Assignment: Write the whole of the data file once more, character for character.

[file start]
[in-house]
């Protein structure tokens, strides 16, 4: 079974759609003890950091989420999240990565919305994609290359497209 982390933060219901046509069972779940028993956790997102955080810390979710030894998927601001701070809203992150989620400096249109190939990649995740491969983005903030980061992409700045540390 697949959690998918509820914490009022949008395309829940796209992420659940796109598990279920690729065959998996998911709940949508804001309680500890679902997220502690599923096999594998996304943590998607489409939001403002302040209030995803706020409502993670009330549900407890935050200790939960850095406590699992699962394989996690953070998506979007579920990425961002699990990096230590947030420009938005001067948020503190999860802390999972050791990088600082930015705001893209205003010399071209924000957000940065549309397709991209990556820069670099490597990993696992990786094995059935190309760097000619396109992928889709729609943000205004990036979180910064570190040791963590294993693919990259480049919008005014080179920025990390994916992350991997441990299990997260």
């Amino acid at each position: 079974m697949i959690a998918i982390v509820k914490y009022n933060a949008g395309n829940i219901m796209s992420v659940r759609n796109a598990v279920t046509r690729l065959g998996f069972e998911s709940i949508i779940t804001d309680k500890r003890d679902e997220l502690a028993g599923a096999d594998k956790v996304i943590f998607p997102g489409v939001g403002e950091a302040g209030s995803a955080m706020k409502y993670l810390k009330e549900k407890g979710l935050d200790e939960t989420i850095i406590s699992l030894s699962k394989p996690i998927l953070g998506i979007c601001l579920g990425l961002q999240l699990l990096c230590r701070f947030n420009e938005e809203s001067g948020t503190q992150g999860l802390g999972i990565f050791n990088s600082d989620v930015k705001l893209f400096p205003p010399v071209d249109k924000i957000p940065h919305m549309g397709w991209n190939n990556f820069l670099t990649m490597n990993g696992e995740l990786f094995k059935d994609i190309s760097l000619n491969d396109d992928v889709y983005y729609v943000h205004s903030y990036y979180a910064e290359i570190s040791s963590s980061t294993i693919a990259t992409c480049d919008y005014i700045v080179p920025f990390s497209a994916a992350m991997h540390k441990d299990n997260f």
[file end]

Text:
[in-house]
């Protein structure tokens, strides 16, 4: 079974759609003890950091989420999240990565919305994609290359497209 982390933060219901046509069972779940028993956790997102955080810390979710030894998927601001701070809203992150989620400096249109190939990649995740491969983005903030980061992409700045540390 697949959690998918509820914490009022949008395309829940796209992420659940796109598990279920690729065959998996998911709940949508804001309680500890679902997220502690599923096999594998996304943590998607489409939001403002302040209030995803706020409502993670009330549900407890935050200790939960850095406590699992699962394989996690953070998506979007579920990425961002699990990096230590947030420009938005001067948020503190999860802390999972050791990088600082930015705001893209205003010399071209924000957000940065549309397709991209990556820069670099490597990993696992990786094995059935190309760097000619396109992928889709729609943000205004990036979180910064570190040791963590294993693919990259480049919008005014080179920025990390994916992350991997441990299990997260």
């Amino acid at each position: 079974m697949i959690a998918i982390v509820k914490y009022n933060a949008g395309n829940i219901m796209s992420v659940r759609n796109a598990v279920t046509r690729l065959g998996f069972e998911s709940i949508i779940t804001d309680k500890r003890d679902e997220l502690a028993g599923a096999d594998k956790v996304i943590f998607p997102g489409v939001g403002e950091a302040g209030s995803a955080m706020k409502y993670l810390k009330e549900k407890g979710l935050d200790e939960t989420i850095i406590s699992l030894s699962k394989p996690i998927l953070g998506i979007c601001l579920g990425l961002q999240l699990l990096c230590r701070f947030n420009e938005e809203s001067g948020t503190q992150g999860l802390g999972i990565f050791n990088s600082d989620v930015k705001l893209f400096p205003p010399v071209d249109k924000i957000p940065h919305m549309g397709w991209n190939n990556f820069l670099t990649m490597n990993g696992e995740l990786f094995k059935d994609i190309s760097l000619n491969d396109d992928v889709y983005y729609v943000h205004s903030y990036y979180a910064e290359i570190s040791s963590s980061t294993i693919a990259t992409c480049d919008y005014i700045v080179p920025f990390s497209a994916a992350m991997h540390k441990d299990n997260f």